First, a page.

Green Berry WARD

(Contributed by his great great great grandson, Tom William COTTON Jr.)

Green Berry WARD was a farmer in Polk County Arkansas as early as 1851. A native of Virginia, he started a family with his first wife, Elizabeth McDANIEL, in Pontotoc, Mississippi. His first son, Hugh Nelson WARD, was born there in 1837. Sometime between 1845 and 1846 Green B. WARD moved to Kentucky. Whether because of wanting a better life for his family, or because of the need of a young man to move on to greener pastures, he began his trek toward Arkansas.

He first went to Graves County, Kentucky, where his son, Jonathan WARD, was born in 1846. He joined up with Johnson McDANIEL, his wife's brother, and headed for Polk Co. While enroute they were delayed in Caddo Township, Clark County, Arkansas, for the birth of daughter, Permilia Jane WARD, in November 1850. He and his family finally arrived in Polk County in 1851. G. B. WARD purchased forty acres approximately one mile south southwest of the present day town of Hatfield on 01 March 1855, and another adjoining forty acres on 01 May 1856.

His closest neighbor to the west was the Moses COX family. To the south were Phillip JACKSON and Hardiman BARTON. To the east was Thomas ADAMS and southeast was his brother-in-law, Johnson McDANIEL with wife Permilia. To the north there were Nathaniel NOBLES and Edward REED. There were not a great many people living in the immediate area at the time.

When the Civil War came, Green B. WARD, now age 46, and his oldest son, Hugh Nelson, age 23, answered the call of their fellow Southerners and joined Company H, SouthArkansas Regiment, also known as the Fourth Arkansas Infantry, C.S.A. The unit was also called the Polk County Invincivles. They soon learned they were not invincible. Disentary and the measles were rampant in the units. Many died and many others were too ill to fight. This unit was involved in the Battle of Wilson's Creek, Springfield MO; Pea Ridge, Bentonville, Leetown, and Elkhorn Arkansas. The unit also served in the advance and siege of Corinth, Mississippi. Green Berry WARD and several others were too ill to continue and stayed behind when the unit left Arkansas to defend their families and property.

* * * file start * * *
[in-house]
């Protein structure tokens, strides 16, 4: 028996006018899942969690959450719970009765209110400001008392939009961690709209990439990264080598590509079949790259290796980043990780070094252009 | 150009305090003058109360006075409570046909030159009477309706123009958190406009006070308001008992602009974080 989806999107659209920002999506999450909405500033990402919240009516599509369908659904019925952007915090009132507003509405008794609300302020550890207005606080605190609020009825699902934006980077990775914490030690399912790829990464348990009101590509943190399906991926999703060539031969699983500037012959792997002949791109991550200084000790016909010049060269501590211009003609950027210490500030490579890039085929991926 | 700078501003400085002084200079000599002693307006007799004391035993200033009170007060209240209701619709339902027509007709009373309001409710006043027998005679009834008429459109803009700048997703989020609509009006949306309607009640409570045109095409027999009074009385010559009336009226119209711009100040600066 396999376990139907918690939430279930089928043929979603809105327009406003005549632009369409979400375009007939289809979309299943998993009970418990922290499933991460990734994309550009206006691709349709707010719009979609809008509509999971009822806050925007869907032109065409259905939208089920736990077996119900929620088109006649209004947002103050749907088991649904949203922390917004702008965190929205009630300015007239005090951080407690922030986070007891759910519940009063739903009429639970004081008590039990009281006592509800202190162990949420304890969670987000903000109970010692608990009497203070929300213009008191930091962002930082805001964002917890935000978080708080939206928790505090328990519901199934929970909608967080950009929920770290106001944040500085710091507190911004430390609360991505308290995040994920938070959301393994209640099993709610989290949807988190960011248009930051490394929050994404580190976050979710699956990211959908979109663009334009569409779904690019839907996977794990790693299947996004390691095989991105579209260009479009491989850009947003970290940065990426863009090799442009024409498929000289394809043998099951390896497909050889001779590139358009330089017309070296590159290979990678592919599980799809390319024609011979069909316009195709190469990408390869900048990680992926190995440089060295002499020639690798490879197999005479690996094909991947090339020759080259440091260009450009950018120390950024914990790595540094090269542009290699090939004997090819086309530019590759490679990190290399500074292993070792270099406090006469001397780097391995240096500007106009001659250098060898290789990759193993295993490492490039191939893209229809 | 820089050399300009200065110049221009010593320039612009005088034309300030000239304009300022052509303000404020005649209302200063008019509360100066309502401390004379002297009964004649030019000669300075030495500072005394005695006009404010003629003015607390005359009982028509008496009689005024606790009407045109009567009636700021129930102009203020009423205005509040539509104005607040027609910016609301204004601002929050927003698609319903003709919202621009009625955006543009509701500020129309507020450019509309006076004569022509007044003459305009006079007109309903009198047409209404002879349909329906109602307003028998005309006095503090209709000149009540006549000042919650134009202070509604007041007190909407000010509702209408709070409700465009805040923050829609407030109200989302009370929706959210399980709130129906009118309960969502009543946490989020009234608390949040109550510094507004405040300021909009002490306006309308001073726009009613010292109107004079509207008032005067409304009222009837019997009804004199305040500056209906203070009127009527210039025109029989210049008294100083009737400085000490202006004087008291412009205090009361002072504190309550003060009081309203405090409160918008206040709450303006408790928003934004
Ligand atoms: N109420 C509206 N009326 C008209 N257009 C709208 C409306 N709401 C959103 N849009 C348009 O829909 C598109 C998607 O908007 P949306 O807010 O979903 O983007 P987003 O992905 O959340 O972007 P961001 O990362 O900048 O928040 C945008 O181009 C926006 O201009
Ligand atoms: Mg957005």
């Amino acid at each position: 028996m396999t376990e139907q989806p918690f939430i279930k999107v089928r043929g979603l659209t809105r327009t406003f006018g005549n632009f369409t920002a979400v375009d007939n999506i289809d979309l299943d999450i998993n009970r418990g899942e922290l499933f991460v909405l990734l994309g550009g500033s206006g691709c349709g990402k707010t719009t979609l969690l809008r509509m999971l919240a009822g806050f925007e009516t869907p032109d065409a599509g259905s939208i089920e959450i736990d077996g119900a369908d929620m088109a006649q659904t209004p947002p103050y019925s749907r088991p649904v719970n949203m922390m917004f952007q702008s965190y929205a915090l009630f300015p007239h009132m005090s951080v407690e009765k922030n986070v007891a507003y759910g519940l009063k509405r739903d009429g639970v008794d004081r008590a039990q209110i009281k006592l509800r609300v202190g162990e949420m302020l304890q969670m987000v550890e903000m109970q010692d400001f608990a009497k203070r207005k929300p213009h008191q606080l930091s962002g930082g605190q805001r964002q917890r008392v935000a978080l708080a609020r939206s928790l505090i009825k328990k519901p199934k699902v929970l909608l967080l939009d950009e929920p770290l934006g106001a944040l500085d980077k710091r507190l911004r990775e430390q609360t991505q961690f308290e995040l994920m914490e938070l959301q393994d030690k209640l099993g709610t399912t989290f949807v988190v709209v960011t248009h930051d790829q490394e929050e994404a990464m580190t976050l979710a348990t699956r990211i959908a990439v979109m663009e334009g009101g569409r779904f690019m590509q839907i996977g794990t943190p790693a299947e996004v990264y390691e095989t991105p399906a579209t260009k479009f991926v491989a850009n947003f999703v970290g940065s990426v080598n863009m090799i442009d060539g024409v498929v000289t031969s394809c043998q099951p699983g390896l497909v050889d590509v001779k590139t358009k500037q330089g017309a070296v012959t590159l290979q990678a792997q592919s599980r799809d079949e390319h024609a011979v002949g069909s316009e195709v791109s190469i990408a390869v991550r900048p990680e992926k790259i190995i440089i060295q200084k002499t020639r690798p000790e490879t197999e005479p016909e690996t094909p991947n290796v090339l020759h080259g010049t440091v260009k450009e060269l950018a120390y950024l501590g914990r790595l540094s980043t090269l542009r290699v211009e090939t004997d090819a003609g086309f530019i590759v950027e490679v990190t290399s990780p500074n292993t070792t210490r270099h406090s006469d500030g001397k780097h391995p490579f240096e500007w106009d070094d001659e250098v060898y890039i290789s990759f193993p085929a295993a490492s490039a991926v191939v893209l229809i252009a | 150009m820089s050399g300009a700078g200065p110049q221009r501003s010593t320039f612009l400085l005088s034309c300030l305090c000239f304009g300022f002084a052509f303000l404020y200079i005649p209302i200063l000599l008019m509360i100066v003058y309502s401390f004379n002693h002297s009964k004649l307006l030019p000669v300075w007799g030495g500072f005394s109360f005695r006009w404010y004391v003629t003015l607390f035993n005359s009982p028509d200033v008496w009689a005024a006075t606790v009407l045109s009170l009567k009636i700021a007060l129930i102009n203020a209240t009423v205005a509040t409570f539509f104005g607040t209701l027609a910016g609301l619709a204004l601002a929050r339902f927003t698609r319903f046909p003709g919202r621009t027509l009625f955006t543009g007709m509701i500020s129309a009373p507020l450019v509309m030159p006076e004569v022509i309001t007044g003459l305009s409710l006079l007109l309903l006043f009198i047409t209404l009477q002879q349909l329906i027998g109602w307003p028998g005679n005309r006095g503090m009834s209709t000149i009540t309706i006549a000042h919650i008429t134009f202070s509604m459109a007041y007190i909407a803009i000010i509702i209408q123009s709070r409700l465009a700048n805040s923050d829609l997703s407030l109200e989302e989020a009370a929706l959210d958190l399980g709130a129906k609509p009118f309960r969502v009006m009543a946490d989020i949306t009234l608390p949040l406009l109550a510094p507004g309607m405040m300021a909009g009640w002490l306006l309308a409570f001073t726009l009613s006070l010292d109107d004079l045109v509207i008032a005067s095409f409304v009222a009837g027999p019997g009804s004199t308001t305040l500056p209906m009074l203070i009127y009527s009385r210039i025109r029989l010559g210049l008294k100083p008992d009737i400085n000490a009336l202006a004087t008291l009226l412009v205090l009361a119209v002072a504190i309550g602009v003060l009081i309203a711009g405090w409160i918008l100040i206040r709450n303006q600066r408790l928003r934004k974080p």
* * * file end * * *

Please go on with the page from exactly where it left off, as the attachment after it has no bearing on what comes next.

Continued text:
Green Berry WARD returned to his farm where Elizabeth, daughters Nancy and Permilia, and younger sons William, Johnathan, and Phinias (Finnis) E. WARD were meagerly existing. The war years were not kind to the average farmer in Polk Co., and the carpetbaggers that came after the war did not improve living conditions. By 1870 only G. B. WARD and his wife, Elizabeth, and their two youngest children remained on the land. Green Berry's youngest son, Phinias, and his wife, Luminta Jane WILSON died in September of 1877. Green Berry took in their three children, Henry Lee WARD, age 5; Evie J. WARD, age 3; and Minerva WARD into his home. He lost his first wife, Elizabeth, prior to 1880 as he is with a second wife, Mary. It is believed that Green Berry WARD died in 1882. No known record exists but his wife sold some of their land in December 1882. Green Berry WARD and others like him were the true pioneers of Polk County. While his final resting place is unknown, his legacy remains even today in the memories of his descendants.